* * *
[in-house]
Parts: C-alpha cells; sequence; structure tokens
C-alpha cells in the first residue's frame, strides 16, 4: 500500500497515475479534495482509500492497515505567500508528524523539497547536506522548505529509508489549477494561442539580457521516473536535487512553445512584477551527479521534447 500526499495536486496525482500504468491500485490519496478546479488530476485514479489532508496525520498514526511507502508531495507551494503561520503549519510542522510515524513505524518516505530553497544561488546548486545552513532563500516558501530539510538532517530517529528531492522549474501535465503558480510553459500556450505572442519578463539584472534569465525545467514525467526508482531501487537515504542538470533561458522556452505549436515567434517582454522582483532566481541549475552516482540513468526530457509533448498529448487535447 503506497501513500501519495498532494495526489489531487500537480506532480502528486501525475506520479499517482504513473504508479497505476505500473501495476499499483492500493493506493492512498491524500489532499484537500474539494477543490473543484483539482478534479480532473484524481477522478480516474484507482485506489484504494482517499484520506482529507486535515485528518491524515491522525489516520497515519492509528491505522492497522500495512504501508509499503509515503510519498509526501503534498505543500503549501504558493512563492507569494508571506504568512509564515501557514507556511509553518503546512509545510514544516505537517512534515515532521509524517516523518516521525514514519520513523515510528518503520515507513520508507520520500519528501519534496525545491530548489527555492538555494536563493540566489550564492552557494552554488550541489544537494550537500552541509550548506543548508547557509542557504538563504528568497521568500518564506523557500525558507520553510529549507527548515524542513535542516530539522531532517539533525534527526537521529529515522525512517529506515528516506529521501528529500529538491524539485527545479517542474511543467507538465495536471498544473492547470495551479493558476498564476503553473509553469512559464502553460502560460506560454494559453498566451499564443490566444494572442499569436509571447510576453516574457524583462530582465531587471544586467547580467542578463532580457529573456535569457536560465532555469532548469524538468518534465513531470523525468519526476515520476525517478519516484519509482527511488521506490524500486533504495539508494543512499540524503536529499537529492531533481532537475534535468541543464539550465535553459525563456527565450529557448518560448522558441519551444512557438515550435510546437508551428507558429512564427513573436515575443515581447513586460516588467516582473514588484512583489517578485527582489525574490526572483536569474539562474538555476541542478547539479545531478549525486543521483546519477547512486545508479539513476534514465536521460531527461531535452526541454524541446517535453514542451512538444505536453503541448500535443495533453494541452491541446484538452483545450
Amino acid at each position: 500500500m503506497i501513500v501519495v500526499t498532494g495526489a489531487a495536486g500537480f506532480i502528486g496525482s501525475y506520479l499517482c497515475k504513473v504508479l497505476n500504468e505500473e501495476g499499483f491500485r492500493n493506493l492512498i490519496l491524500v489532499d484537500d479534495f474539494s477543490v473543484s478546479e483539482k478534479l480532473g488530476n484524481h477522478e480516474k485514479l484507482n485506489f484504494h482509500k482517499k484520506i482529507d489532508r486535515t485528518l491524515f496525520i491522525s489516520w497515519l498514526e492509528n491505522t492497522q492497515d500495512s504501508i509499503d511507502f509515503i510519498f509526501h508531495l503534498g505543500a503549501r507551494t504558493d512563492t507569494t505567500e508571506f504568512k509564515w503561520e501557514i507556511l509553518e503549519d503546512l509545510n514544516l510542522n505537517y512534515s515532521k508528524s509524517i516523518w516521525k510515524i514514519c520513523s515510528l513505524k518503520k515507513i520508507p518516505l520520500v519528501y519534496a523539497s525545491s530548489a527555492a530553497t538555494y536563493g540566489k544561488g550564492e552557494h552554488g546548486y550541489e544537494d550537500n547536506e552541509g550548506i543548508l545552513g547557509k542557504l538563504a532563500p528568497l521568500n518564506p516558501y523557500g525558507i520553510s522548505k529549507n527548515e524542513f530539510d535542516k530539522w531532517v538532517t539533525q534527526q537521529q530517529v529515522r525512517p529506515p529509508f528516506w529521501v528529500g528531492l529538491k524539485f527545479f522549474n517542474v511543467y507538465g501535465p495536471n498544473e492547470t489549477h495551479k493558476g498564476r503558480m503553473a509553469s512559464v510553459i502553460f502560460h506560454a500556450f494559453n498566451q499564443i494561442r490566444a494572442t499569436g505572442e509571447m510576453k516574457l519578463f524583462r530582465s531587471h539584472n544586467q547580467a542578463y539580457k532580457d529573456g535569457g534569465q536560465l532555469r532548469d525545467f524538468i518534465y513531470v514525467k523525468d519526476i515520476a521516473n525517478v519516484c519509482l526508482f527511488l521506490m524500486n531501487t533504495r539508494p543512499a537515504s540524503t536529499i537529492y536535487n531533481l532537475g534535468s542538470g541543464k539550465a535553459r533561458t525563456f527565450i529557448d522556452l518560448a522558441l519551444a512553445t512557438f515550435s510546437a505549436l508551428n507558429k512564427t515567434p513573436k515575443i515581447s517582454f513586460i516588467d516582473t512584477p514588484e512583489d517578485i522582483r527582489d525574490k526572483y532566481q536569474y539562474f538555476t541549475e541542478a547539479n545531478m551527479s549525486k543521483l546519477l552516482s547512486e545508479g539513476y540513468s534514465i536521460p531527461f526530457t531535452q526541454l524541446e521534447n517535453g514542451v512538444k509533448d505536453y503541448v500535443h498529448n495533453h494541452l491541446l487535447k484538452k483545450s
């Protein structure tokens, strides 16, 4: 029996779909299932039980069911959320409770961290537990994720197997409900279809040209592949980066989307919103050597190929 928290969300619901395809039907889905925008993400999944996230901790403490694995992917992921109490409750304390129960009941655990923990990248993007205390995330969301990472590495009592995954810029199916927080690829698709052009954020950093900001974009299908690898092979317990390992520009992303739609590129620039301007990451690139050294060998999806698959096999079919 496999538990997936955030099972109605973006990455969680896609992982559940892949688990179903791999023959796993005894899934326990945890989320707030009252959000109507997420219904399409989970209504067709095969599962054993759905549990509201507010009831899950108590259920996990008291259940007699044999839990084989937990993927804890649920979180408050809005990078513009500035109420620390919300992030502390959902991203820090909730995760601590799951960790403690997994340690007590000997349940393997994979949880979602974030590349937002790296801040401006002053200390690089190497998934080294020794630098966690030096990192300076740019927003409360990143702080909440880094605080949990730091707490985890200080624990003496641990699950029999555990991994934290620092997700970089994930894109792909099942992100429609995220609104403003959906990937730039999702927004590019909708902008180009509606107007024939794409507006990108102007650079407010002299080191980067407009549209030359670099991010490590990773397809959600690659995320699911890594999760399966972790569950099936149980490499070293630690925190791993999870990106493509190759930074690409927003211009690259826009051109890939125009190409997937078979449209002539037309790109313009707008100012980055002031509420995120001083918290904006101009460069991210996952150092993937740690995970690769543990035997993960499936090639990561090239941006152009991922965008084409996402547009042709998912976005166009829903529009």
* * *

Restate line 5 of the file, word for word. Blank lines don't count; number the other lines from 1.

């Protein structure tokens, strides 16, 4: 029996779909299932039980069911959320409770961290537990994720197997409900279809040209592949980066989307919103050597190929 928290969300619901395809039907889905925008993400999944996230901790403490694995992917992921109490409750304390129960009941655990923990990248993007205390995330969301990472590495009592995954810029199916927080690829698709052009954020950093900001974009299908690898092979317990390992520009992303739609590129620039301007990451690139050294060998999806698959096999079919 496999538990997936955030099972109605973006990455969680896609992982559940892949688990179903791999023959796993005894899934326990945890989320707030009252959000109507997420219904399409989970209504067709095969599962054993759905549990509201507010009831899950108590259920996990008291259940007699044999839990084989937990993927804890649920979180408050809005990078513009500035109420620390919300992030502390959902991203820090909730995760601590799951960790403690997994340690007590000997349940393997994979949880979602974030590349937002790296801040401006002053200390690089190497998934080294020794630098966690030096990192300076740019927003409360990143702080909440880094605080949990730091707490985890200080624990003496641990699950029999555990991994934290620092997700970089994930894109792909099942992100429609995220609104403003959906990937730039999702927004590019909708902008180009509606107007024939794409507006990108102007650079407010002299080191980067407009549209030359670099991010490590990773397809959600690659995320699911890594999760399966972790569950099936149980490499070293630690925190791993999870990106493509190759930074690409927003211009690259826009051109890939125009190409997937078979449209002539037309790109313009707008100012980055002031509420995120001083918290904006101009460069991210996952150092993937740690995970690769543990035997993960499936090639990561090239941006152009991922965008084409996402547009042709998912976005166009829903529009």